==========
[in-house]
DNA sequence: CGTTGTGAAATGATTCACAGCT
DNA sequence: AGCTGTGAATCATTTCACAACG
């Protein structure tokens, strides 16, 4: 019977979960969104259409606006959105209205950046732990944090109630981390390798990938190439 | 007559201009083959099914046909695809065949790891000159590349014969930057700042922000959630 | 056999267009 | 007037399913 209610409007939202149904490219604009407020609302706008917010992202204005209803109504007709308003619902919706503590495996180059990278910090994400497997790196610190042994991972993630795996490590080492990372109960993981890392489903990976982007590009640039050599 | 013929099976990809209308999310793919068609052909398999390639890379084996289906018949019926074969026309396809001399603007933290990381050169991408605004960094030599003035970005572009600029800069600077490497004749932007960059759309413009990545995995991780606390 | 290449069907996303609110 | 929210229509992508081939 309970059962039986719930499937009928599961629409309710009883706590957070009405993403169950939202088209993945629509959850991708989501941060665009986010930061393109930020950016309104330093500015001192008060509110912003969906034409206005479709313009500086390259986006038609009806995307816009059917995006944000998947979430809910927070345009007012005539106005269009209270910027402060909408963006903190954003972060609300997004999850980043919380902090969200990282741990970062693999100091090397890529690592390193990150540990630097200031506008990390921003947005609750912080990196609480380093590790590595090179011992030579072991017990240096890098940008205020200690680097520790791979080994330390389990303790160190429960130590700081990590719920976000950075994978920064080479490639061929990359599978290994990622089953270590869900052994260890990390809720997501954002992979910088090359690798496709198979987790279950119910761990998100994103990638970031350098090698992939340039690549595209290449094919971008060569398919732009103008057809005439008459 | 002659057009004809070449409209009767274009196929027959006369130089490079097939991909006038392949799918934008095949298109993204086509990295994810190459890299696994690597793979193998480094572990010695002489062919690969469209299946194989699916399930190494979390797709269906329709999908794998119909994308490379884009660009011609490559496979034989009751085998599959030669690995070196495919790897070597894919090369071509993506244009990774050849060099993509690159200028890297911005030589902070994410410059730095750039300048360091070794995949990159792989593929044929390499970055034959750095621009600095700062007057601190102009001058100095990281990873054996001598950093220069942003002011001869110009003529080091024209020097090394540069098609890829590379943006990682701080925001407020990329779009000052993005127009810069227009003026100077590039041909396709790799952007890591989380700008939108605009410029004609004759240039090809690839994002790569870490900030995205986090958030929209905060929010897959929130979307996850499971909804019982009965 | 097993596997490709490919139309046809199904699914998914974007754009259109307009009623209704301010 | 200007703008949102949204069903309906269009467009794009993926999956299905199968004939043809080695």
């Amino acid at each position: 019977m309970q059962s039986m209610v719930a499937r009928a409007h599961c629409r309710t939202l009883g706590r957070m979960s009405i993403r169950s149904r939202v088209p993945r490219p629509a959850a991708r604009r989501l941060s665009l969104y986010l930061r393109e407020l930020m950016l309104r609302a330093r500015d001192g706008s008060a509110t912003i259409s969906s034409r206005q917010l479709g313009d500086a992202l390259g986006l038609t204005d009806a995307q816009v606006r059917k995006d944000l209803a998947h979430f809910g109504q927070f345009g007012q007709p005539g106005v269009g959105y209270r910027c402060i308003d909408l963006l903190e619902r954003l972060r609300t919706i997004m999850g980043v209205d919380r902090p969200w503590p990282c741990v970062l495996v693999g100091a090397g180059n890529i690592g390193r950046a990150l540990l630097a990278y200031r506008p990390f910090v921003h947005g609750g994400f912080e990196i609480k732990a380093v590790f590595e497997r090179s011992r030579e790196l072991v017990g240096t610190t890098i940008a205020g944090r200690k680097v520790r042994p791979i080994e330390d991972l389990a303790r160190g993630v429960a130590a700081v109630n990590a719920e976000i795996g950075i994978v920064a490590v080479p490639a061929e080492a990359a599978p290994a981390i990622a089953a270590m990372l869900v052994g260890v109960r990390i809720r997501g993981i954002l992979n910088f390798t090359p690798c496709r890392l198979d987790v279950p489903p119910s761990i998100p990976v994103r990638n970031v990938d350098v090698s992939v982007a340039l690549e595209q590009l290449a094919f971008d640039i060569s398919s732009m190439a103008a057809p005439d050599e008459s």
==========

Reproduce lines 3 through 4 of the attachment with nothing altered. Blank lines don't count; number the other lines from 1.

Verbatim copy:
DNA sequence: AGCTGTGAATCATTTCACAACG
């Protein structure tokens, strides 16, 4: 019977979960969104259409606006959105209205950046732990944090109630981390390798990938190439 | 007559201009083959099914046909695809065949790891000159590349014969930057700042922000959630 | 056999267009 | 007037399913 209610409007939202149904490219604009407020609302706008917010992202204005209803109504007709308003619902919706503590495996180059990278910090994400497997790196610190042994991972993630795996490590080492990372109960993981890392489903990976982007590009640039050599 | 013929099976990809209308999310793919068609052909398999390639890379084996289906018949019926074969026309396809001399603007933290990381050169991408605004960094030599003035970005572009600029800069600077490497004749932007960059759309413009990545995995991780606390 | 290449069907996303609110 | 929210229509992508081939 309970059962039986719930499937009928599961629409309710009883706590957070009405993403169950939202088209993945629509959850991708989501941060665009986010930061393109930020950016309104330093500015001192008060509110912003969906034409206005479709313009500086390259986006038609009806995307816009059917995006944000998947979430809910927070345009007012005539106005269009209270910027402060909408963006903190954003972060609300997004999850980043919380902090969200990282741990970062693999100091090397890529690592390193990150540990630097200031506008990390921003947005609750912080990196609480380093590790590595090179011992030579072991017990240096890098940008205020200690680097520790791979080994330390389990303790160190429960130590700081990590719920976000950075994978920064080479490639061929990359599978290994990622089953270590869900052994260890990390809720997501954002992979910088090359690798496709198979987790279950119910761990998100994103990638970031350098090698992939340039690549595209290449094919971008060569398919732009103008057809005439008459 | 002659057009004809070449409209009767274009196929027959006369130089490079097939991909006038392949799918934008095949298109993204086509990295994810190459890299696994690597793979193998480094572990010695002489062919690969469209299946194989699916399930190494979390797709269906329709999908794998119909994308490379884009660009011609490559496979034989009751085998599959030669690995070196495919790897070597894919090369071509993506244009990774050849060099993509690159200028890297911005030589902070994410410059730095750039300048360091070794995949990159792989593929044929390499970055034959750095621009600095700062007057601190102009001058100095990281990873054996001598950093220069942003002011001869110009003529080091024209020097090394540069098609890829590379943006990682701080925001407020990329779009000052993005127009810069227009003026100077590039041909396709790799952007890591989380700008939108605009410029004609004759240039090809690839994002790569870490900030995205986090958030929209905060929010897959929130979307996850499971909804019982009965 | 097993596997490709490919139309046809199904699914998914974007754009259109307009009623209704301010 | 200007703008949102949204069903309906269009467009794009993926999956299905199968004939043809080695």